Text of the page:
Now, it’s really time to get famous and start playing with Cameos 😉
Once upon a time, SEO was done through a means of finding the right keywords and placing them throughout website content with every synonym known to mankind. Being #1 was the goal and there was not a rich snippet in sight. But one day, Google launched its knowledge graph, spreading entities and rich snippets far and wide on the SERP. Things might not have changed all at once, but over time, entities became all the new rage while keywords became much less relevant. The #1 spot was never the same with knowledge cards and People Also Asked boxes. In short, SEO is not what it used to be.
Whether we like it or not, the nature of SEO has drastically changed thanks, in part, to the emergence of entities. While keywords are far from extinct, their importance has drastically diminished in favor of entities. In a sense, keywords and entities are interconnected as they both utilize each others functions to better serve knowledge graphs. As such, it’s important to understand their functions, their differences, and how they have changed SEO.
Keywords are somewhat self-explanatory and easy to understand. Keywords are words that are a focal point of content and are what users type in queries in order to find the answers or content that they’re looking for. Keywords can be picked out from a question or long-form query or used entirely on their own.
If you are looking for cat videos online, common keywords may include things like: cat, kitty, cute, playing, videos, clips, compilation, etc. You might search for a long-tail query like, “cute cats playing with each other video compilation” or even something as short as, “cute kitten video.”
Entities are concepts or ideas that have distinct attributes and characteristics which can be shared with others of its kind. They are connected within a knowledge graph, such as the one provided by Google and can be accessed by anyone. While each entity is independent, it has direct and indirect relations with other entities based on common attributes. They are also not required to conform to a specific language.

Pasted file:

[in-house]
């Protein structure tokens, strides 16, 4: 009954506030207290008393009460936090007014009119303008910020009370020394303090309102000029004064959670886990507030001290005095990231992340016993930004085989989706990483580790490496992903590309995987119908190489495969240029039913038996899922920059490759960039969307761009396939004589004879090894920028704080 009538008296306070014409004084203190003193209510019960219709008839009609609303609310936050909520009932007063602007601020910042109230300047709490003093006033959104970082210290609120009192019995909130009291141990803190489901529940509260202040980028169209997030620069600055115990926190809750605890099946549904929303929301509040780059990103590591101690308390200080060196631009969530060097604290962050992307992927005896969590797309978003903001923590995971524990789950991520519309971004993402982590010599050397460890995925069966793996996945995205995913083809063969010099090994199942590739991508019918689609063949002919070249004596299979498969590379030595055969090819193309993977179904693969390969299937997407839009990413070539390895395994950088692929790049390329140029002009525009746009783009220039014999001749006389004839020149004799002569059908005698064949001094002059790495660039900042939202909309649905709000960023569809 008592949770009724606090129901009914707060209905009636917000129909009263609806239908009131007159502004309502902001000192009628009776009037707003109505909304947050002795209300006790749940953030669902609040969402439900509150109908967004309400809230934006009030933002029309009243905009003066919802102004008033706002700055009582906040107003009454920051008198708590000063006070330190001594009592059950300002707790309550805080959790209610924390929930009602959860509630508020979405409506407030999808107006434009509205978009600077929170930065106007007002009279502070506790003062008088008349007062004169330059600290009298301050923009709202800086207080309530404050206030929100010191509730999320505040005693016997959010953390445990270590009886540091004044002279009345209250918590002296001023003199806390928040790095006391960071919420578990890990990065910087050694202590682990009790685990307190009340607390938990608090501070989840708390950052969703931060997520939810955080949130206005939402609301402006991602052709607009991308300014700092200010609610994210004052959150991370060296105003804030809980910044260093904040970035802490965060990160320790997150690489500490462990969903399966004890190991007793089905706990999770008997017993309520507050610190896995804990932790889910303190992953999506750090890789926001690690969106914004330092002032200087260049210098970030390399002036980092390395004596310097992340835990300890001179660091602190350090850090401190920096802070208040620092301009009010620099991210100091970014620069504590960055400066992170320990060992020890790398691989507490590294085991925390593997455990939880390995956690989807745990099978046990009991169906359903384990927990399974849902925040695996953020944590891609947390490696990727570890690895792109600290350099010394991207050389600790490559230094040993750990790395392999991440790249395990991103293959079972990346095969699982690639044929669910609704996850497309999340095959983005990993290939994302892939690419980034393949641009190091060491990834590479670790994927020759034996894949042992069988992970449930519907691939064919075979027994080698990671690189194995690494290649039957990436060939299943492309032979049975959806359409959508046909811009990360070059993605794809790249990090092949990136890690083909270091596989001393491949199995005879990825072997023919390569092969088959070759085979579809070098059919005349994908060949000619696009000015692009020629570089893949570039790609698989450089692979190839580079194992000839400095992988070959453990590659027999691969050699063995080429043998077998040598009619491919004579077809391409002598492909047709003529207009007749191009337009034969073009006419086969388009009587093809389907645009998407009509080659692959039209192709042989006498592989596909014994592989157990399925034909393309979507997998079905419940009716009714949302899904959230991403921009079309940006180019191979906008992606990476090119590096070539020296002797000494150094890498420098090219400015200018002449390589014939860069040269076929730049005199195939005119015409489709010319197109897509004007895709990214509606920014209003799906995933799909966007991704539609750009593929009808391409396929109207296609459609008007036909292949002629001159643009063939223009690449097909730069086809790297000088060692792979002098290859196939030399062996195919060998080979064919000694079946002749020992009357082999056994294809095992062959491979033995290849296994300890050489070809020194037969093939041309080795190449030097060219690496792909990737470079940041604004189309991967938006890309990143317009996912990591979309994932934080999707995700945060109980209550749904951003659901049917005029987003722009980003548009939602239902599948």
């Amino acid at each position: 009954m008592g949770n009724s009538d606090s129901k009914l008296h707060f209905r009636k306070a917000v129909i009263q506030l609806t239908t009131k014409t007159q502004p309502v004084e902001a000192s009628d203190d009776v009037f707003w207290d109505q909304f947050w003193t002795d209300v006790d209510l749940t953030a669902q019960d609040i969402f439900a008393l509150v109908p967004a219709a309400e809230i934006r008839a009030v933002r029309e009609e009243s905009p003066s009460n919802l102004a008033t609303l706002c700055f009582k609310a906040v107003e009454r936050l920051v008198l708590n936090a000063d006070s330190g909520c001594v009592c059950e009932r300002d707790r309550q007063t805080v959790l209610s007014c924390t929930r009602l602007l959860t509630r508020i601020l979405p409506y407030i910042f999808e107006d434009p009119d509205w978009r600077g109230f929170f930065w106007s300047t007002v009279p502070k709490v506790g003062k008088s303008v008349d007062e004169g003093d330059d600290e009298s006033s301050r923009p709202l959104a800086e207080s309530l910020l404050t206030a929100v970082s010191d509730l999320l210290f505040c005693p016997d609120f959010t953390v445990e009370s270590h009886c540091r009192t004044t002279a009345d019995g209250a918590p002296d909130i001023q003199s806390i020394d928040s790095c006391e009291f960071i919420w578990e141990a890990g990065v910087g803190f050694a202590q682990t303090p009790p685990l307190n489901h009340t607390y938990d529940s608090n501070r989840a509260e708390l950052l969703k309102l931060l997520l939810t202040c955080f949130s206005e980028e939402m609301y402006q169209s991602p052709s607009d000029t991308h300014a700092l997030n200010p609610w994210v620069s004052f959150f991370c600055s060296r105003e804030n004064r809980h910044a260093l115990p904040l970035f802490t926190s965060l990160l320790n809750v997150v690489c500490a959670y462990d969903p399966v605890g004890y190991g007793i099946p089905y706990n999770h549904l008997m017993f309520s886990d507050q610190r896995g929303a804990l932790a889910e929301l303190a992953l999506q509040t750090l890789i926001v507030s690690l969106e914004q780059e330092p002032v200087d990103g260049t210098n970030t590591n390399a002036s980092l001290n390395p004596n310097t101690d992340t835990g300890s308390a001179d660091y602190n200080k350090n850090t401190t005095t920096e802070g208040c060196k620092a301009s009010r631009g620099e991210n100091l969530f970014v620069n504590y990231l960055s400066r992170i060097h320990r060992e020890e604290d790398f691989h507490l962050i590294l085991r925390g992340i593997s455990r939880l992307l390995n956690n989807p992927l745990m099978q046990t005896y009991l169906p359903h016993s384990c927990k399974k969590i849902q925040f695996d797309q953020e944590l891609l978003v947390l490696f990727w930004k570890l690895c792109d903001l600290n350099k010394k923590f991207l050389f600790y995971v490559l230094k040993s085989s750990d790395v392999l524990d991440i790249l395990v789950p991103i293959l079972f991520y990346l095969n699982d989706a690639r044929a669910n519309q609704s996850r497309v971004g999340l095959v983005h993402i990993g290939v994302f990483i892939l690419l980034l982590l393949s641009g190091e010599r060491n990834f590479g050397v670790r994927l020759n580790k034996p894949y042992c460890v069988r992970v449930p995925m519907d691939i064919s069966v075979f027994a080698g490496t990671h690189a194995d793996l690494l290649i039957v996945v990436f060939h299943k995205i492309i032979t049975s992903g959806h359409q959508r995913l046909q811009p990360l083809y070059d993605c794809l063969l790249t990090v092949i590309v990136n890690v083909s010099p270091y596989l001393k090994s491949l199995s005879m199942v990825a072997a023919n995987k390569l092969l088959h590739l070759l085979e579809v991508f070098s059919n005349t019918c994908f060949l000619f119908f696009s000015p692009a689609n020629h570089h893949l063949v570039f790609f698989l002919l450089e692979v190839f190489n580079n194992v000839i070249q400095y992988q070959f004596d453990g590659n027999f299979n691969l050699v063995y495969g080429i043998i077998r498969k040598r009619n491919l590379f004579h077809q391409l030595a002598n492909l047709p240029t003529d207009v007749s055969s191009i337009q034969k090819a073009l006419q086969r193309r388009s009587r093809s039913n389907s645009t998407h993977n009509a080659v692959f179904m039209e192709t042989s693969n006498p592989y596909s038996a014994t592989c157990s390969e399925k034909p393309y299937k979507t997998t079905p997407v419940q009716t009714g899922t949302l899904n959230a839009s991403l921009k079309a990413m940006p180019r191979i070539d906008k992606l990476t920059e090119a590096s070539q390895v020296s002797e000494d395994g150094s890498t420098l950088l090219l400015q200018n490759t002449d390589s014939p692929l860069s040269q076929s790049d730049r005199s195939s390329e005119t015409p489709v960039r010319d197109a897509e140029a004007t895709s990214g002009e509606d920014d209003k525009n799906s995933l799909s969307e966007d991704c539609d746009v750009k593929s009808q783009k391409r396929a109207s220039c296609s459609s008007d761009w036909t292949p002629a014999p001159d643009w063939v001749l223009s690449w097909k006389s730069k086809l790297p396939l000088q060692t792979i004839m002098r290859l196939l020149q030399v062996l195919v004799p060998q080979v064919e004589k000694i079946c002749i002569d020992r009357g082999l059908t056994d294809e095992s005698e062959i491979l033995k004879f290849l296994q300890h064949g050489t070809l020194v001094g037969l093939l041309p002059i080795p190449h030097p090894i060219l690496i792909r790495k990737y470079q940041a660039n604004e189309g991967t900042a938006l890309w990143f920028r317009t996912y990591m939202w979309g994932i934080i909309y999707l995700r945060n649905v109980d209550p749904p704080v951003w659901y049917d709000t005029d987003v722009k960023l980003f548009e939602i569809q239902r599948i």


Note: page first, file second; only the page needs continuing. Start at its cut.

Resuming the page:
Going back to our example on cat videos, we can find an entity on cats. The entity can describe things about cats, such as they are an animal, carnivorous, their taxonomy, names in other languages like Japanese or Latin; and many other facts and characteristics about cats.
The important thing to know about how entities work is that entities share heavy connections with each other. Think of them as people, places, things or concepts that have attributes and relations with other people, places, things or concepts.
Similarly, cats as an entity are connected to other entities based on its relationship with them. Such as that it is a mammal, like whales, tigers, and bats; or that it has different breeds, like Scottish Fold, Siamese, or Egyptian Mau.
How Entities Changed SEO
Entities have made conducting SEO both more useful and complicated. In the past, conducting SEO required proper utilization of keywords whereas now, SEO is focused on developing connections with entities and providing answers in the knowledge graph. While there are many minute changes to SERP function, there are three major takeaways in how entities have changed the SEO game:
Increased mobile capabilities:thanks to entities, SEO has expanded to mobile results, as it is now easier to search for and find answers provided by entities using mobile search. It has also paved the way for mobile-first indexing, where mobile results have taken priority over desktop search. So now, you can learn all about cats in a fun, mobile-friendly manner.
No need for a thesaurus or translator:since entities know what synonyms and translations exist for that word, there’s no need to have to use translations or utilize every possible synonym on your webpage. Now, you can utilize an entity for every available language and every varying name possible. You can use “cat” along with “gato” and “kitty.”
Rich snippets & structured data:with entities as the new key focus of SEO, rich snippets are now the new priority over getting the #1 ranking. Using structured data in your article, you can contribute to entities on search engine knowledge graphs and get your content featured in a rich snippet. For instance, answering a common question about cats in a PAA rich snippet.
Are Keywords Still Relevant?